ANTH 330 - Magic, Witchcraft, and Religion
3 Units
This course is a cross-cultural study of supernatural beliefs and associated rituals in traditional societies. Emphasis is on understanding the role of beliefs within the broader social context. In addition, this course examines the general functions of ritual and mythology in reinforcing cultural ideals and ethics. Similarities and differences between traditional beliefs and world religions are also explored. This course will look at London's religious diversity from ancient Celts to a synagogue from the early 1700s to Westminster Abbey, resting place of Charles Darwin and thousands of others.


Santa Rosa Junior College: Albert Yu

BAD 10 – American Business in A Global Context
3 Units
American business as both institution and organization considered in its natural, social, and global economic environments. Emphasis on concepts and terminology relevant to the new global business environment.  London is a major global financial center and a great environment to discuss the world markets.  Known as the world's most competitive and Europe's number one business city, London is home to Europe's most highly talented and diverse workforce.  There are more European companies headquartered in London than any other city. Guest speakers from a variety of industries will discuss how businesses in London work with the U.S. and vice versa.  Field trips and/or a semester project may be required to the Bank of England Museums and lectures at the London School of Economics and London Business school. 

BAD 18 – Legal Environment of Business
3 Units
The environmental, social, ethical and political factors which influence the development and operation of the American legal system; law of contracts and sales emphasizing California law and the Uniform Commercial Code. Case methods utilized. Recommended for Business Administration majors intending to transfer to a 4-year institution. 

America's legal system is based on English common law, making London the perfect international destination for teaching BAD 18 – Legal Environment in Business.  Field trips and/or a semester project may be required to the Parliament, Royals Courts of Justice, Supreme Court, Central Criminal Court and old Bailey to view part of a trial.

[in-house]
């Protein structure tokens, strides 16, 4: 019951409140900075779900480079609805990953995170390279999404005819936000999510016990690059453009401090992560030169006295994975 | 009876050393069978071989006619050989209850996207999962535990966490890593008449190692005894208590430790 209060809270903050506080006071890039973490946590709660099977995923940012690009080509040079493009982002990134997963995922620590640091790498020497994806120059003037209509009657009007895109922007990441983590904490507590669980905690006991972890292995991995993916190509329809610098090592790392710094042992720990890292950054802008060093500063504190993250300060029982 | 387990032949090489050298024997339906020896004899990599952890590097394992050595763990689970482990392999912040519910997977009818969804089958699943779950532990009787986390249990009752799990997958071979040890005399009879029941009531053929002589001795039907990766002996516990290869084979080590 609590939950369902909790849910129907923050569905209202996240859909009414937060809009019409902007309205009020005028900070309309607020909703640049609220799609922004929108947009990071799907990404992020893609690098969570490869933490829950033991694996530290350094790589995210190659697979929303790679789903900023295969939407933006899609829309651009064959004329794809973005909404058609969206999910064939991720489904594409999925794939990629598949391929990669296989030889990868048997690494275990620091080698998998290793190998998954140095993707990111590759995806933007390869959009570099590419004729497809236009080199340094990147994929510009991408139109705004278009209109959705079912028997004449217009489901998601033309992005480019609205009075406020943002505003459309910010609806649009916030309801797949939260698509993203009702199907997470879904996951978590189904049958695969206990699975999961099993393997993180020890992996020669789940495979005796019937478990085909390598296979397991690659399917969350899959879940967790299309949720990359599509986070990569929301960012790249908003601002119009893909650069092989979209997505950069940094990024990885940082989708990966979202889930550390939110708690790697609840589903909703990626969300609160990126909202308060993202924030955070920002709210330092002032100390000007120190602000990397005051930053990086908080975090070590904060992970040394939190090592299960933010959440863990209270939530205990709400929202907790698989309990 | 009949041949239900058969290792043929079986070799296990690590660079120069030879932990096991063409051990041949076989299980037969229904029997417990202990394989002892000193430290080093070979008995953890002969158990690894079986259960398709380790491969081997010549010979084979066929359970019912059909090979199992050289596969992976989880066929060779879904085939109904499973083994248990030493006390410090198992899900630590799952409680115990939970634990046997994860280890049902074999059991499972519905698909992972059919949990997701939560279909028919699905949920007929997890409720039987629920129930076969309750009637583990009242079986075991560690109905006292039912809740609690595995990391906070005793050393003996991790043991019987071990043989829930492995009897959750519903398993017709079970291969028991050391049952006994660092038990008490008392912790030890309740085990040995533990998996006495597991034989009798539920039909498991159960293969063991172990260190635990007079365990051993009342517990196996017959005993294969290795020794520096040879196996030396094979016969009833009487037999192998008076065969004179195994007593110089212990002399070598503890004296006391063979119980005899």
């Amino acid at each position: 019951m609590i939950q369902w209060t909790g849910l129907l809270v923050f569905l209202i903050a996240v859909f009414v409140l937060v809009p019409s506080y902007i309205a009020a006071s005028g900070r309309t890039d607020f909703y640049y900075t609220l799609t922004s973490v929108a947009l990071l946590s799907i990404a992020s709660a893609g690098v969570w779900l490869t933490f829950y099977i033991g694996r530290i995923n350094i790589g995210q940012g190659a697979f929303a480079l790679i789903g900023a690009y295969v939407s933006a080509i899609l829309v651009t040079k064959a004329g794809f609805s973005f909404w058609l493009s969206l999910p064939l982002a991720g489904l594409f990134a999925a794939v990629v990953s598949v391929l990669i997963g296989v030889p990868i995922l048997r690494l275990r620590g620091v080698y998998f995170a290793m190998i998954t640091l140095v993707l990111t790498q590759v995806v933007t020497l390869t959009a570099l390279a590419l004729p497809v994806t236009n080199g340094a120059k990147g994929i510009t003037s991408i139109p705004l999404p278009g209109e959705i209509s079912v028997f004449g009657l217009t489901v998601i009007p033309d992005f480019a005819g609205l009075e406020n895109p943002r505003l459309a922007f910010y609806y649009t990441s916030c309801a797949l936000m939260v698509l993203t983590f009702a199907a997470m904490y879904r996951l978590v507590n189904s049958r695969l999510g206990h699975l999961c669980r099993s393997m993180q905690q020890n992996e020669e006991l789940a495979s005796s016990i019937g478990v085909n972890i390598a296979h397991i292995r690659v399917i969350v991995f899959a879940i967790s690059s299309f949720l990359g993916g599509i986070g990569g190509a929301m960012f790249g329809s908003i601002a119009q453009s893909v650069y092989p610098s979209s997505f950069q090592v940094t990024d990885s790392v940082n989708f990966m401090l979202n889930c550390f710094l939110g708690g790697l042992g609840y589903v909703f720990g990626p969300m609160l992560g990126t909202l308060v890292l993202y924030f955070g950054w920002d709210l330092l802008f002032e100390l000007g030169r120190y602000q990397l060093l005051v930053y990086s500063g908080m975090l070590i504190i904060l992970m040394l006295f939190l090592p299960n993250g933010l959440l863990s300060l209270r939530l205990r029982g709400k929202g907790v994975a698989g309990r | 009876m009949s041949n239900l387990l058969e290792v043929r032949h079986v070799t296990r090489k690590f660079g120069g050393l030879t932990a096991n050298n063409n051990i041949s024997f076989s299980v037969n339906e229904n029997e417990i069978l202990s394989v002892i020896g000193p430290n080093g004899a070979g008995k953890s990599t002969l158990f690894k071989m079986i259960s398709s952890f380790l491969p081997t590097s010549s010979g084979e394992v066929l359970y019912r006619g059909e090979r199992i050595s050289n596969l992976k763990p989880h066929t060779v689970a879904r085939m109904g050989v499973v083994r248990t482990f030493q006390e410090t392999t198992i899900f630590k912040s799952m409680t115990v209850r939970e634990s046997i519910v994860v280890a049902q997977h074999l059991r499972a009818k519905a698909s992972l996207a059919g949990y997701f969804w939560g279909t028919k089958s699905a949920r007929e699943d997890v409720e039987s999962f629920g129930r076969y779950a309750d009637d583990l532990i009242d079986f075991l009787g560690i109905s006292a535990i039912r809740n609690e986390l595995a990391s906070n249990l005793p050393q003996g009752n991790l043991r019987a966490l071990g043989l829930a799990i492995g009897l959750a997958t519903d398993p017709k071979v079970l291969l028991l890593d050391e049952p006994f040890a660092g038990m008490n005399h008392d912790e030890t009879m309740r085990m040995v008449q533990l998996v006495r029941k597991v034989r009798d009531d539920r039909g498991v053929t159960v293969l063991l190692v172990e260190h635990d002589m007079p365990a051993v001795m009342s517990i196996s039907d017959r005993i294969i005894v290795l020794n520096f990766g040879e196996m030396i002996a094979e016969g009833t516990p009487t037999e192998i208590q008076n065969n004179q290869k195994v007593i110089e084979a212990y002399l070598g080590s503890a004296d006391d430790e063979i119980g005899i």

BAD 52 – Human Relations
3 Units
Human relations addresses issues of self-esteem, values, attitudes, motivation, communications, team dynamics, change, creativity, conflict, stress, diversity, ethics, and health. This course is an exploration of the awareness and self-understanding of how interpersonal skills influence relationships with others and how to enhance those skills to be more successful as a member of a work environment and society.  Living in a foreign country is one of the most profound experiences one can have and students will have a chance to explore and reflect upon their multicultural, expatriate experience.  Field trips and/or a semester project may be required to view the changing of the guard ceremony and ceremony of the keys at the Tower of London.


San Mateo County Community College District: Scott Haine

HIST 101 – History of Western Civilization II
3 Units
This course explores the history of Western Civilization from 1500 to the present. The focus is on examining and analyzing the historical trajectories European societies followed out of the Middle Ages to the modern world. Topics include the Renaissance , the Protestant Reformation, the Scientific Revolution, the Age of Exploration and Conquest, the Atlantic exchange, absolutism, constitutionalism, the Enlightenment, the Age of Revolution, industrialization, modern nationalism, imperialism, World War I, World War II, and post-war Europe. Intellectual, art, gender, and class history will be integrated throughout the course.

HIST 106 – World History II
3 Units
This course explores diverse civilizations and societies of the Middle East, Africa, Asia, Europe, Oceania and the Americas from 1500 to the present. The focus of this class is on examining and analyzing the ways in which the world's peoples and societies compare, connect and/or diverge. Themes such as imperialism, industrialization, globalization, and the environment are examined, as well as cross-cutting global phenomena and ideas, such as race and racial difference, nationalism, and feminism.

HIST 247 – Women in U.S. History
3 Units
Explores and analyzes the experiences of women in U.S. history. Topics include: women's rights, feminism, and the struggle to achieve equality; women's contributions to the social, political, economic, and cultural development of the United States; the impacts of race, ethnicity, class, and sexuality on women's lives and identities; and current issues.